Sirocco Elementalist

Sirocco-Elementalist Average Rating: 1.0

Drifter (1.0)
More like a 3 power vanilla 2/2 than anything else, there aren’t enough fliers that you badly want to bounce to make Sirocco Elementalist worth putting in any but the most desperate decks.
Flash (1.0)
This is actually a pretty ok card for the market, since a fair bit of the flying units in this format arises from Changeestik, so bouncing them effectively removes the flying ability. However, it is still too situational for me to consider maindecking this unless I am really desperate.

Watchful Amanera

Watchful-Amanera Average Rating: 3.0

Drifter (3.0)
Watchful Amanera combines great stats with a powerful and useful ability throughout the course of the game – several scouts can easily add up to real card advantage in ditching power you don’t need and I love to have Amanera in my decks, even if I don’t have that many spells.


Wurmcalling Average Rating: 4.5

Drifter (4.5)
Wurmcalling is a ridiculous card in a slow format such as this one. It only misses the 5.0 because it’s not good if you’re being pressured by fliers or your opponent has a very aggressive curve. However, the free wins it gives you in the mid game, the late game inevitability it provides and the fact that many decks simply cannot deal with it make it an easy 4.5.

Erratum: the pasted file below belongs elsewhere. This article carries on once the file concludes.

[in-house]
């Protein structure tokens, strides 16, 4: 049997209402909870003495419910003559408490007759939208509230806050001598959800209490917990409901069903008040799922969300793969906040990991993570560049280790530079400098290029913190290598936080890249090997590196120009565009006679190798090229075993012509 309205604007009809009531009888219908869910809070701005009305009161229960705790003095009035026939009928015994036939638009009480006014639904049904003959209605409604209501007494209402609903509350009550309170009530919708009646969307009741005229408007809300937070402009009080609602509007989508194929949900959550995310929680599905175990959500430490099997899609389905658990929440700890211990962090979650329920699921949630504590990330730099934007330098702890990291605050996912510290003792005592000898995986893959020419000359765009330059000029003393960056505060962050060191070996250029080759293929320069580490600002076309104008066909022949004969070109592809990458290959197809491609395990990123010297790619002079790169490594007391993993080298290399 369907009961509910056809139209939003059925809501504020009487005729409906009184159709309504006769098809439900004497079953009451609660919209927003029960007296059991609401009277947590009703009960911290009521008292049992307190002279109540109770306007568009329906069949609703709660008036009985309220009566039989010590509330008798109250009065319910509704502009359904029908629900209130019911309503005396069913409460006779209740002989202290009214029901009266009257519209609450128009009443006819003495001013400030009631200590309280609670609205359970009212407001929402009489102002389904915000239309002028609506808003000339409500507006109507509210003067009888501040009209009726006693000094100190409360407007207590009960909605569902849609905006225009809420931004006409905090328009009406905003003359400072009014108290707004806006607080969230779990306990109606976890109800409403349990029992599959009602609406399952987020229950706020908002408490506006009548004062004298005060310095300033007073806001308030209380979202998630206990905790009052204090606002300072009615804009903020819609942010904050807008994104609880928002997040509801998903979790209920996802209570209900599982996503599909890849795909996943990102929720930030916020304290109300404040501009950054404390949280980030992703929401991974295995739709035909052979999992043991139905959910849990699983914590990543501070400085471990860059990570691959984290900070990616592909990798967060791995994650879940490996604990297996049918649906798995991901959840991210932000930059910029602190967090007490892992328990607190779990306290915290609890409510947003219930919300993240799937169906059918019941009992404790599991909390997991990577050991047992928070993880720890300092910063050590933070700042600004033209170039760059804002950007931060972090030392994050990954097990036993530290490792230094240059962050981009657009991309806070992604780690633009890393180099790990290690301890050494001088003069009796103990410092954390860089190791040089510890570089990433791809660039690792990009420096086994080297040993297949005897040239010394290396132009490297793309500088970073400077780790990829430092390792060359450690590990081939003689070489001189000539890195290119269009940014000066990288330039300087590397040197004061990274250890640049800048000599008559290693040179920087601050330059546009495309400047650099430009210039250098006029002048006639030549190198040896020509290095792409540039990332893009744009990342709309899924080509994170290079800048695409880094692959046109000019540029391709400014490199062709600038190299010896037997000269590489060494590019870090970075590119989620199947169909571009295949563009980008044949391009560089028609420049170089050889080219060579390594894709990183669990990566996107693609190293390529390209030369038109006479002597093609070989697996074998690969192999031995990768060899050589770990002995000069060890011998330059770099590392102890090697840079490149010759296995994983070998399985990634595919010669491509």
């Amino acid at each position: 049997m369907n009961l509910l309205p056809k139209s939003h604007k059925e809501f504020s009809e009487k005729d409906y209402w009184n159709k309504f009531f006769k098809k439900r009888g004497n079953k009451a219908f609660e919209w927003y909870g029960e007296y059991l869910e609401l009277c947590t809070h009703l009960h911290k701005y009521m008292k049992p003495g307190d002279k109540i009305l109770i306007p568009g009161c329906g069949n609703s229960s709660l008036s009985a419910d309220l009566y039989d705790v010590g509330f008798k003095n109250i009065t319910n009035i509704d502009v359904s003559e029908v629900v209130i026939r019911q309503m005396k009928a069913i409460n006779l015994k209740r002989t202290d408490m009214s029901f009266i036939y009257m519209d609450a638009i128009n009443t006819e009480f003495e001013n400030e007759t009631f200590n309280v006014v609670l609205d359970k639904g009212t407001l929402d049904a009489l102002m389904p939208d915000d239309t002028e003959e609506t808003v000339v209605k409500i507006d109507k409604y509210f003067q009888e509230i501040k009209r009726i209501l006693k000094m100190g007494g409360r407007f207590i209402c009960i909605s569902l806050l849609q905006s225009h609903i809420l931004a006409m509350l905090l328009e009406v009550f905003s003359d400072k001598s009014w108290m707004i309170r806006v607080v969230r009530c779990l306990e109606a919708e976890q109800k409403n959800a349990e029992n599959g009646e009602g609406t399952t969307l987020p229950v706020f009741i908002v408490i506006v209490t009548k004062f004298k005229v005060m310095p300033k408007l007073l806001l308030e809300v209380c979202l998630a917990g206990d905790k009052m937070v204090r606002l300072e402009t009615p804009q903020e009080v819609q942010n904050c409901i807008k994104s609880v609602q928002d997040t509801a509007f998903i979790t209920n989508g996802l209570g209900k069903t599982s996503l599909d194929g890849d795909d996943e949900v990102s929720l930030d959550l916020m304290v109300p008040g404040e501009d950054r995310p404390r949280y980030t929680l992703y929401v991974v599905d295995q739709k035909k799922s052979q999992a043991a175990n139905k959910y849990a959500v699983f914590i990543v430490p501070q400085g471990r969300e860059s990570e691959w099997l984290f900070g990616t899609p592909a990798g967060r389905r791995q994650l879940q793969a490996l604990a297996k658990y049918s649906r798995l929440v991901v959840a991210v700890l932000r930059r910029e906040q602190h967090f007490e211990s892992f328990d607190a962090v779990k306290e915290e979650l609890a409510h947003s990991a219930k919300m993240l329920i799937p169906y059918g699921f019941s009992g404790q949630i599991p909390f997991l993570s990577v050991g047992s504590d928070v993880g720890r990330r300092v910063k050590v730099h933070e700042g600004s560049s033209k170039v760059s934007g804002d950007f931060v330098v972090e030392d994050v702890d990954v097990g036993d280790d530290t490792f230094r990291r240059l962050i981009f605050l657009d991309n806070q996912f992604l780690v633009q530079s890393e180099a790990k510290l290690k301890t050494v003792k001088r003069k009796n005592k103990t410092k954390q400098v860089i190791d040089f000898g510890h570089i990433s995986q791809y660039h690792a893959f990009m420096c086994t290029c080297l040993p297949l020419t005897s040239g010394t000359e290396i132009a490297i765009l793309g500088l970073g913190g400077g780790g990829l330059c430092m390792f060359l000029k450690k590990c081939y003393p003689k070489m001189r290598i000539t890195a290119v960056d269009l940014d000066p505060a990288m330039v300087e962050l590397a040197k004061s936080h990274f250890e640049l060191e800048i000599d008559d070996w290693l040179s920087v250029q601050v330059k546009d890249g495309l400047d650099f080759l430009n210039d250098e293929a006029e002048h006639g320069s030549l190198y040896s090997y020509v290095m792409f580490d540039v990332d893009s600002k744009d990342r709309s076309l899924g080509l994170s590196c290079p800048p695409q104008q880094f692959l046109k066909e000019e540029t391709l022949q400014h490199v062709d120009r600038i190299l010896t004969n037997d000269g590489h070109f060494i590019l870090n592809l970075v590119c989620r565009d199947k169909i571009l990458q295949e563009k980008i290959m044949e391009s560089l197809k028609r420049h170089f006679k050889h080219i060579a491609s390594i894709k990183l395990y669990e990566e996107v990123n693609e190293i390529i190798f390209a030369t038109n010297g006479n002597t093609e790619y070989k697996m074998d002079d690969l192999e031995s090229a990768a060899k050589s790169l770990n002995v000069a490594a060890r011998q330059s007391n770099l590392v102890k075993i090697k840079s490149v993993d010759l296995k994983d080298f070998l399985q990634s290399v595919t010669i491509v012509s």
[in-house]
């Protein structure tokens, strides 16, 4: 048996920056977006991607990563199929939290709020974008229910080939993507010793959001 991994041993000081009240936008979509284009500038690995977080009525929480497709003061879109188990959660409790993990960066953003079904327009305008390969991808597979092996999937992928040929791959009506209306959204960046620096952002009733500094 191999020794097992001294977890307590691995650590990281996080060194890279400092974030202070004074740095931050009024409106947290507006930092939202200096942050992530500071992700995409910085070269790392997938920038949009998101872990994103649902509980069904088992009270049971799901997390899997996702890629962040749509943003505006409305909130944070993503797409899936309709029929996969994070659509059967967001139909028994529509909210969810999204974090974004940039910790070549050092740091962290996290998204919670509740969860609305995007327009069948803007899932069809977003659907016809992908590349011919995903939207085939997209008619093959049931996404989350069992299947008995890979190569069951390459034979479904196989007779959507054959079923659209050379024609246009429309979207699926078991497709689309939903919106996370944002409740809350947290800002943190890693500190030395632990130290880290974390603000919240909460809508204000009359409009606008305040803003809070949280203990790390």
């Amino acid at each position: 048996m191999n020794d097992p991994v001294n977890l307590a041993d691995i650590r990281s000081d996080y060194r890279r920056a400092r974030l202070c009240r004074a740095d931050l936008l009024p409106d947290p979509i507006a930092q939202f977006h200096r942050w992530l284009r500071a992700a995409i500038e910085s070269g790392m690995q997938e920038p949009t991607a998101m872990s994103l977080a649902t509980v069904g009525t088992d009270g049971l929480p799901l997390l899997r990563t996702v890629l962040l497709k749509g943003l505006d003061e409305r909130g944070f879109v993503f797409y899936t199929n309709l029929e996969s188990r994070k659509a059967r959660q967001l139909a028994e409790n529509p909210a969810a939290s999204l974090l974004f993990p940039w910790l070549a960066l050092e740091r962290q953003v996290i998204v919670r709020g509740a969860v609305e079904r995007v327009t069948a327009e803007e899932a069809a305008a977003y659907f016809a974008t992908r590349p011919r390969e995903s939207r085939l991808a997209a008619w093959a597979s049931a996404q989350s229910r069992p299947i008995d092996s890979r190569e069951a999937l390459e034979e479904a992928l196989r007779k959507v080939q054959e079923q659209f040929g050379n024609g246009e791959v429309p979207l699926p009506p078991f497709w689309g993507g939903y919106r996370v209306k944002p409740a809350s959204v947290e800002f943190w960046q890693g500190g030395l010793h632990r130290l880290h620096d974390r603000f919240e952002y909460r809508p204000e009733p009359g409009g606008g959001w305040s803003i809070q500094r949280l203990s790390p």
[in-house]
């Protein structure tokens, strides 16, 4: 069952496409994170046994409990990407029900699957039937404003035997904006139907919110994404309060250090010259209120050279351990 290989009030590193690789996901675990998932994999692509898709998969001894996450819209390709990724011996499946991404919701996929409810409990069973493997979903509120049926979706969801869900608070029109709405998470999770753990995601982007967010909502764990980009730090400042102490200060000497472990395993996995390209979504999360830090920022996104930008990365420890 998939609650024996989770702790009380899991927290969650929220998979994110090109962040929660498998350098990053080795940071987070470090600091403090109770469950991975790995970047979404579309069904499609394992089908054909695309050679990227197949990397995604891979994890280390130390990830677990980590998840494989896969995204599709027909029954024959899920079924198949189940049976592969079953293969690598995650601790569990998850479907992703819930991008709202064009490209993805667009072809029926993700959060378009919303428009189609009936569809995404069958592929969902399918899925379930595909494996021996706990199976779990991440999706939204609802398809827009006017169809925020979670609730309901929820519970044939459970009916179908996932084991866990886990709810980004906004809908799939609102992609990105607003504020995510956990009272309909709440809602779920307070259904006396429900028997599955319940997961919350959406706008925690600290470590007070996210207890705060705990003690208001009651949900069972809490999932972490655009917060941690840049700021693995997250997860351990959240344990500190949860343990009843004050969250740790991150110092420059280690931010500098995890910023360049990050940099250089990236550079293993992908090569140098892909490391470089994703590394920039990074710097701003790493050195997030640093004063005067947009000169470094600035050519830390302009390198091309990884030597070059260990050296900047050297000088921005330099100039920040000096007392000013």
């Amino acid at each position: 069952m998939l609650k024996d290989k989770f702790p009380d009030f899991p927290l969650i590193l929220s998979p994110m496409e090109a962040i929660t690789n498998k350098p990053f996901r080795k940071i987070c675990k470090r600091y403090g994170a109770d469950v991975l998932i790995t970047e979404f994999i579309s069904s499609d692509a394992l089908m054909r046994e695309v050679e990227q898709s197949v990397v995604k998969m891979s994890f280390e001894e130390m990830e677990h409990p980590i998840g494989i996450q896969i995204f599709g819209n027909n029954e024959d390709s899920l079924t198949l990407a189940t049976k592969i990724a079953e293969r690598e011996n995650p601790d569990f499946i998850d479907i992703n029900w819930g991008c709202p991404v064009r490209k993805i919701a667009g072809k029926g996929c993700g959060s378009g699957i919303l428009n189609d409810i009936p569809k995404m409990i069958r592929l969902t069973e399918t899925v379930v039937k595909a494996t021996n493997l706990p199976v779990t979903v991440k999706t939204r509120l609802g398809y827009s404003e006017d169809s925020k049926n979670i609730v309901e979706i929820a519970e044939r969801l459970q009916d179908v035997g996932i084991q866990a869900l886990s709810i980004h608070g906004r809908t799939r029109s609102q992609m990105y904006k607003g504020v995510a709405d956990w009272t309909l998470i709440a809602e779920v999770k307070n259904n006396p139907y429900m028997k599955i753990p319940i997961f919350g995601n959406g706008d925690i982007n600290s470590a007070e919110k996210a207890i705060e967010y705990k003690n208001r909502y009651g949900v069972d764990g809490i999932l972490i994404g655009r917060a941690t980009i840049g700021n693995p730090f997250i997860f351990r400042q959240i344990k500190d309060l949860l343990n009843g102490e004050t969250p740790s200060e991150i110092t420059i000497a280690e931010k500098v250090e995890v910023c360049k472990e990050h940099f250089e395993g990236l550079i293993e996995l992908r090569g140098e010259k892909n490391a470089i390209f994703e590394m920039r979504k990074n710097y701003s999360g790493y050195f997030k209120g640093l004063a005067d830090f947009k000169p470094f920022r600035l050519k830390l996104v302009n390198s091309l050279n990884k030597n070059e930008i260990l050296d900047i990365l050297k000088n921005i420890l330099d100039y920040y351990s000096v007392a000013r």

Fierce Mosaraptor

Fierce-Mosaraptor Average Rating: 3.5

Drifter (3.0)
Fierce Mosraptor is a very solid card if you can enable tribute and one of the better tribute payoffs. It suffers a little because you generally have to attack first to enable tribute so the killer doesn’t let you set up better attacks with it but just being a 3/4 for 4 that is often a removal spell is value enough.
Mgallop (3.5)
This is obviously worse than a 3/4 killer for 4, but if you get killer, its still soooo good, because if your opponent makes fair trades, and then post combat you add a decent sized creature and remove one of theres, its incredibly difficult for you to lose the game. Its also very relevant when you’re racing since you can, for example, kill their flier that was exhausted while adding a unit to your board.

Gathering Lights

Gathering-Lights Average Rating: 1.0

Drifter (1.0)
Gathering Lights is a strange card but one that can be useful if you are in strong need of lifegain for lifeforce synergy, if you can make the wisps impactful (Mistress of Light is good for this) or if you are desperate for creatures.

Gnash, Pridemaster

Gnash-Pridemaster Average Rating: 4.0

Drifter (4.0)
Gnash’s ability is mostly irrelevant – it takes specific board states and winning a die roll that you can’t plan around and even then, they can often just quadruple block Gnash since he doesn’t protect himself. However, if you can enable tribute, he is a 4 power 7/7 which is a ridiculous statline and even if you can’t, Striped Araktodon was a fine card in the last format. I do not rate Gnash higher for his ability – I only gave him the rating a card that is often a 4 power 7/7 deserves.

Insatiable Serasaur